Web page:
Thursday, September 24, 2009

Wise words from a horse trainer

My trainer, Susie Artes, said to me this morning in my (riding) lesson:
Your horse is an extension of you. He can feel your anxiety at the beginning of the course and that's why he's jumping nervously from side to side and fidgeting instead of picking up the canter when you ask. You can't think about the whole of the course in your head at the precise moment you ask him to pick up the canter. You have a plan in your head for the whole course. You go over it fence by fence and you hope that it will play the way you imagined it. But you can only do one thing at a time. Our brains aren't wired to focus on the whole while focusing on each separate part. You have to trust that your brain is holding onto the big picture. And then you need to sit down, pull your shoulders back and ask quietly for the first step (the canter departure).

For those of you who are interested in jumping: The course was quite straightforward and the jumps small, no bigger than three feet. A red and white and blue single off the left, tight roll back to a green roll-top bending left in five strides over a green single, right turn to a yellow single bending out over a wide-ish yellow oxer (set perpendicular to the single - a little tricky) in eight strides, right turn and back over the yellow single the other way.

I have been thinking a lot about the brain and what we ask of it and how, in order to make any task less onerous, the breaking up of a large project into small bite-sized pieces is really the only way to make it through without becoming overwhelmed and disenchanted.

The analogy may well be an obvious one, but there are few things that make me feel as happy or as connected to the world as riding my horse, Peso. We're a team and we influence each other with our moods. Sometimes it can be perfect and sometimes it can be disastrous. My daughter talks about good riders being "stone cold" ie, taking all of the emotion out of the equation. Just riding. Just doing it. This is what my horse like best -- that quiet, calm, zen-like ride where I don't mess with him too much and keep out of his way as much as possible -- and this is what I find the most difficult.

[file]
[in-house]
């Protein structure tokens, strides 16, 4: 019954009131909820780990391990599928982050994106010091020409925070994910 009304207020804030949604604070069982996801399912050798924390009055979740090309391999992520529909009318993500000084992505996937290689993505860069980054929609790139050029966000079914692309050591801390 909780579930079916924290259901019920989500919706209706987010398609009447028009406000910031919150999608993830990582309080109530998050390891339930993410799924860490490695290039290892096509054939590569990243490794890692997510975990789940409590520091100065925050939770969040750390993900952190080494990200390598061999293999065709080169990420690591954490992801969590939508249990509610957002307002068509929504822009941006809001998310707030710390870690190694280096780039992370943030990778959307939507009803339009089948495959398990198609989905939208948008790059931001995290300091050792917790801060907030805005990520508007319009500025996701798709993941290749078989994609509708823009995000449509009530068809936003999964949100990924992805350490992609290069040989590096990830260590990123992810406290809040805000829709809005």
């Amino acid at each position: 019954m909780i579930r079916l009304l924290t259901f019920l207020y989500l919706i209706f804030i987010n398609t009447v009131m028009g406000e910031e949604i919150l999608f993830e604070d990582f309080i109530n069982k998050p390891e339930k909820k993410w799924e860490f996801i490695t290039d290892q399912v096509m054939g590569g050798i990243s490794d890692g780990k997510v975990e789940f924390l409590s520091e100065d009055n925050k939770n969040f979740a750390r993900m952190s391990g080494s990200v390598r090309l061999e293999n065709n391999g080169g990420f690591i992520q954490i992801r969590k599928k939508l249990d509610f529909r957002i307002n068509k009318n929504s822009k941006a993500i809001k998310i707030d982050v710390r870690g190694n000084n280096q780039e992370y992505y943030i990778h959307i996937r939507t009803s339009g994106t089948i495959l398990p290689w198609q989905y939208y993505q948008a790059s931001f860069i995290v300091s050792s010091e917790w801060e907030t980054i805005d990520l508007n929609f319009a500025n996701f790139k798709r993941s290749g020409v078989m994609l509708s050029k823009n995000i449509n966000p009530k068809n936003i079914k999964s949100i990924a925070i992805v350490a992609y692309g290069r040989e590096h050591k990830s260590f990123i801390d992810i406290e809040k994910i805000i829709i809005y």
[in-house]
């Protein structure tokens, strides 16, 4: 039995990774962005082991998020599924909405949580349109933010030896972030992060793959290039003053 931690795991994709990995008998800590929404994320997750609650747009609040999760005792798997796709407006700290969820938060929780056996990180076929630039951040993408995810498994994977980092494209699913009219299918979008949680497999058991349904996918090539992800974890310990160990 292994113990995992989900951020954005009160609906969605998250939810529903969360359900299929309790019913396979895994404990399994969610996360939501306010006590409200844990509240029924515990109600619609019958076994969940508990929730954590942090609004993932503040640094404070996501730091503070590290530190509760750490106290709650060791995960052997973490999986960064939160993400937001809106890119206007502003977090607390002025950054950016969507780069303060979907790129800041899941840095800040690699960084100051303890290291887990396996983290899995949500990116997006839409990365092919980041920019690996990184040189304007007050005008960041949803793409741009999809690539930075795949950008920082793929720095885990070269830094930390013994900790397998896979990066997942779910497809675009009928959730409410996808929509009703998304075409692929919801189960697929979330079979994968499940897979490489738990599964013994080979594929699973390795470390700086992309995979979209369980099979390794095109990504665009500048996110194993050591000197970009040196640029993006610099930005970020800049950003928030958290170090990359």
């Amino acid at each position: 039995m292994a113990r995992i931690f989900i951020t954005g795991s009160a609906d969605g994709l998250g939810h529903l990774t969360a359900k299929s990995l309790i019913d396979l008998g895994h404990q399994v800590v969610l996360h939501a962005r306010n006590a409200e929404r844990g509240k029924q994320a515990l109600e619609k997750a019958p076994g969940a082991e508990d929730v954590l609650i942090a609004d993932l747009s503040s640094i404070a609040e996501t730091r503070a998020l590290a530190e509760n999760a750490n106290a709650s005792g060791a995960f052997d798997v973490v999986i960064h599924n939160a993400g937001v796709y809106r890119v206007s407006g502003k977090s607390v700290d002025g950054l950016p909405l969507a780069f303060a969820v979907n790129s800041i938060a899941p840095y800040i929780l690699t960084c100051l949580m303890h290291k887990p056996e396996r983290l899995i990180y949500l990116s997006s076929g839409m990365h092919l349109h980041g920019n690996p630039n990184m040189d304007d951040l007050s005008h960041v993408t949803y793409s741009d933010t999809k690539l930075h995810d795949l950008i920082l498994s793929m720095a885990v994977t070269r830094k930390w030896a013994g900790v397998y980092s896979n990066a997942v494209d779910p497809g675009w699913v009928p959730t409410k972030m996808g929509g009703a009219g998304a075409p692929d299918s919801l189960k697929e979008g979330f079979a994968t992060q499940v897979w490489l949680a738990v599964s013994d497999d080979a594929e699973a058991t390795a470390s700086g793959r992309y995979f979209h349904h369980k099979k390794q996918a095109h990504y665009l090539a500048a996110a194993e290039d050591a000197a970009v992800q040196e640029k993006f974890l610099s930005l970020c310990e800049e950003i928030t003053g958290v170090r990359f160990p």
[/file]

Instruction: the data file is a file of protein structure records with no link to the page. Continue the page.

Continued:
The thing about riding and life in general, is that you can't sit it out. Mrs L points this out in her latest blog post on the fantastic 43rd Year:
I realized, once again, that life is all about showing up.
I'd much rather be testing pink bonbons that writing what appears to be one trite cliche after another, but the great epiphany is just that -- overused and cliched. And true.

So, in conclusion, I would interpret Susie's wise words thusly:
  • Have a Grand Plan
  • Stick to it
  • Break it down into easy, bite-sized nuggets
  • Remain deadly calm* (ride it stone cold)
  • Just show up
* This particular aphorism can be attributed to my lovely old friend Richard in Santa Barbara, whom we've not seen in years. He is the master of remaining deadly calm while the world is collapsing around him, aided, it must be said, by a jolly strong gin & tonic.

Peso & Minks (w/funny face)


Errant Aesthete said...

I equate your trainer's philosophy with something E. L. Doctorow once said about writing. “Writing a novel is like driving a car at night. You can see only as far as your headlights, but you can make the whole trip that way.”

You just have to see two or three feet ahead of you to advance for the duration and trust that you will arrive at your destination. Sound advice on writing and/or life.

Miss Whistle said...

Thank you so much for that. You've actually summed up what I was scrabbling for. Sometimes I lose sight of the road just a few feet in front of me. An excellent observation, EA, thank you!

xx Miss W